The fundamental weakness of Italy’s fiscal position has caused Italian citizens to be more critical of the State and policymakers. In fact, this weakness, mainly derived by irresponsible policymaking in the 80’s, has prevented the State from addressing the collapse of GDP through stimulative demand policies. Given the fiscal nature of the crisis in other euro-zone countries – and the risk of contagion arising from those countries – Italy’s governments have been forced to implement austere fiscal policies during a recession.  Between 2007 and 2012 the debt/GDP ratio in the 27 EU countries increased from 59% to 87% of GDP, while it increased from 103% to 126% in Italy. The difference, amounting to 5% of GDP, explains a large part of the growth differential accumulated by Italy relative to the other countries. Between 2011 and 2013 the Italian fiscal correction will amount to 5% of GDP. Italy is now the second country in the euro area with the highest tax on GDP ratio. Before 2008 Italy had seen its public debt decline from 126% to 103%. As a consequence of the global financial crisis and of its European consequences the public debt has returned to 126%. Italy’s banking system entered the crisis as the most solid in the euro area, but the procrastination of the crisis has now weakened it. The lack of an honest narrative for the euro crisis at the European level has left the painful policies caused by the worsening of the economic situation unexplained. This lack of consistency between causes and consequences of the crisis has stoked sentiments of frustration among the citizens. Furthermore the relation between Italian taxpayers and the State representatives was damaged by the pain caused by the austerity measures that had been implemented, more or less consistently, during the past 20 years. The fact that “fiscal sacrifices” have not brought Italy out of the crisis has produced further potential for political dissatisfaction.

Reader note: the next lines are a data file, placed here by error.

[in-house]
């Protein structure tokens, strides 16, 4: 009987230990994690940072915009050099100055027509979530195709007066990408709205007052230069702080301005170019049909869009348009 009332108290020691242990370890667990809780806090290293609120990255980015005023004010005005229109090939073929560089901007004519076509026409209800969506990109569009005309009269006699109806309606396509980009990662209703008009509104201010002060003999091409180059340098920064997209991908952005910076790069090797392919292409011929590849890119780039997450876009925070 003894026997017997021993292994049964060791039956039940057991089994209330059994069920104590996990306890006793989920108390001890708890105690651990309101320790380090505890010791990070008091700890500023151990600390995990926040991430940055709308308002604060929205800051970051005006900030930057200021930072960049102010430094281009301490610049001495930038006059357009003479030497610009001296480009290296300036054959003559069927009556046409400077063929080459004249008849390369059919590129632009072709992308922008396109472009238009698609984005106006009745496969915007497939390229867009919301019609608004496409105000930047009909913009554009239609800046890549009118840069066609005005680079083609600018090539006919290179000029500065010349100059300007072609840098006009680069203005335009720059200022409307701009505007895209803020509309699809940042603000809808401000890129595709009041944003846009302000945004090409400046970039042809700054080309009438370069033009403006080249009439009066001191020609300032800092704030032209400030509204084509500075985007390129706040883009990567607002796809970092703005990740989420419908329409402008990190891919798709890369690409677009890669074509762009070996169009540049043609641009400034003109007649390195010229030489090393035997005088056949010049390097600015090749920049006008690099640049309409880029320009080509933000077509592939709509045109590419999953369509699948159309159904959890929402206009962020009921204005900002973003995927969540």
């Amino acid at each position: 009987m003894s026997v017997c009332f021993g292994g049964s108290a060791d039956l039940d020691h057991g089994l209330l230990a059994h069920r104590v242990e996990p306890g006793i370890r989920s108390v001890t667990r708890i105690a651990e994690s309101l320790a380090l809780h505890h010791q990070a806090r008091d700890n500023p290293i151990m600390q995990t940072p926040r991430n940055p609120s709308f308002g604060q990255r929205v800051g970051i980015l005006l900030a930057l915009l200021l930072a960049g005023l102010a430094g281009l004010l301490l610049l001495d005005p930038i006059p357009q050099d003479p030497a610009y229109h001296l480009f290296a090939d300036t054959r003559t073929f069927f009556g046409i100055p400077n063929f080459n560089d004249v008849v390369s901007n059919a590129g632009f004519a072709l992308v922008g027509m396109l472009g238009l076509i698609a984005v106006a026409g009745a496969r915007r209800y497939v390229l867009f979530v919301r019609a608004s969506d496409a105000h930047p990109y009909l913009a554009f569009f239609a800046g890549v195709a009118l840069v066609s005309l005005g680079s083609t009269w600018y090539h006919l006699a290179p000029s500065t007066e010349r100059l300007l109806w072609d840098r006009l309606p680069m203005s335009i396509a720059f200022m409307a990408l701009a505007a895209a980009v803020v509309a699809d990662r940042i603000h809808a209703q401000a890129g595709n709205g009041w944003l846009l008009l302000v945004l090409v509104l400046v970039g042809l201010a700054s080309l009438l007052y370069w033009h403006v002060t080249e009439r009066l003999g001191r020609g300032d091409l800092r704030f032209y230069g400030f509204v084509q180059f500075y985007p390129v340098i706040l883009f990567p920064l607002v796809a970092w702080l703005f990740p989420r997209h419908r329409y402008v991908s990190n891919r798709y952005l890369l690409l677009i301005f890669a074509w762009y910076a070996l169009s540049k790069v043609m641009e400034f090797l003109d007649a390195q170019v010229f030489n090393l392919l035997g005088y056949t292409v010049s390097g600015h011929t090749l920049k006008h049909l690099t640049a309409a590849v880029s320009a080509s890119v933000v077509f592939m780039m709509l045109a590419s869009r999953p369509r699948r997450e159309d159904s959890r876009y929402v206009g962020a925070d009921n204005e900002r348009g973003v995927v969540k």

In the past two decades, unsuccessful policymaking and austerity have fostered the success of political factions that feed on anti-political feelings and populism. In fact, Silvio Berlusconi has emerged as an anti-political leader since the early ‘90s. As such he has often found himself in a paradoxical win-win situation: he could reap benefit from his voters’ dissatisfaction with politics despite – or sometimes just because of – his poor performance as a politician.